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Monday, July 9, 2012

94th Anniversary of the Great Train Wreck of 1918

Dutchman's Curve

Dutchman's curve is the location of the deadliest train wreck in U.S. history, and it happened in Nashville. Human error on the NCStL line mistakenly thinking the tracks were clear allowed a train to proceed with another coming in. The two train engineers couldn't see each other as they approached around a curve and crashed into each other at full speed. At the time, it wasn't uncommon for passenger cars to be made of wood, and on impact the cars essentially disintegrated. All told, on the day of July 9, 1918, over 100 people died.

The exact spot the two trains collided is a little difficult to determine, but the wreckage covered a lengthy area. Today, the area is commemorated in a sublte way. As one of the Nashville Greenways, the Metro Board of Parks and Recreation added a Wayside along the Richland Creek Greenway at a location near where the wreckage had been.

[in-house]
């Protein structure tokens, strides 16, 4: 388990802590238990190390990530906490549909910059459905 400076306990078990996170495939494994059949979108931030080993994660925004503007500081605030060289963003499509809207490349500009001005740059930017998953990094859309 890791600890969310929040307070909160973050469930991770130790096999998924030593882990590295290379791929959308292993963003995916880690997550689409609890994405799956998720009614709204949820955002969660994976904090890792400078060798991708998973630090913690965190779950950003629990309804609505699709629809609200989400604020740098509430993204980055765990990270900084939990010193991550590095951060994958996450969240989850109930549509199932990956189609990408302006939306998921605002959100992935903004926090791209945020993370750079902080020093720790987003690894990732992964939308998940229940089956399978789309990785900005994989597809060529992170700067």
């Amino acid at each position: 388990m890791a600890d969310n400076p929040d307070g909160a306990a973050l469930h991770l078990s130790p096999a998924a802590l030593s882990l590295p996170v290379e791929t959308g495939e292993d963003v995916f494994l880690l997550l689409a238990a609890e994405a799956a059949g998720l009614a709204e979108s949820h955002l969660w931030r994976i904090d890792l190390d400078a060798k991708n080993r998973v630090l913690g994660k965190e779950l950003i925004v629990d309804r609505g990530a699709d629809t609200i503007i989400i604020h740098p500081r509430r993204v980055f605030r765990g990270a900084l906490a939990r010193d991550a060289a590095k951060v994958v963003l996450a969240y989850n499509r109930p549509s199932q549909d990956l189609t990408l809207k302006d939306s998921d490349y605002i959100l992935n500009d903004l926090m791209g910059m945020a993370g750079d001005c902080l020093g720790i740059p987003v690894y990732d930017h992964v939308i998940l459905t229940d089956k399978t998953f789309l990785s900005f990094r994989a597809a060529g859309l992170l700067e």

The original railroad bed has been replaced with newer tracks that are built higher up. The small memorial is at a spot between bridge masonry abutments along the old line. These predate the Civil War and were built by the nearly forgotten Nashville and Northwestern Railroad. The tracks here used to cross Bosley Road, which is also long gone. A train wheel and a connector is embedded into the concrete here. A metal bar and some other miscellaneuos unsecured pieces were here the day I was. I suppose someone found them and just laid them there.

A few feet from the old Bosley Road Underpass is where the tracks cross Richland Creek. The modern bridge is about 15 feet high. The old pier remains here also. A pedestrian bridge crosses Richland Creek Also, and then it's only a few more feet to the memorial.

Dutchman's Curve

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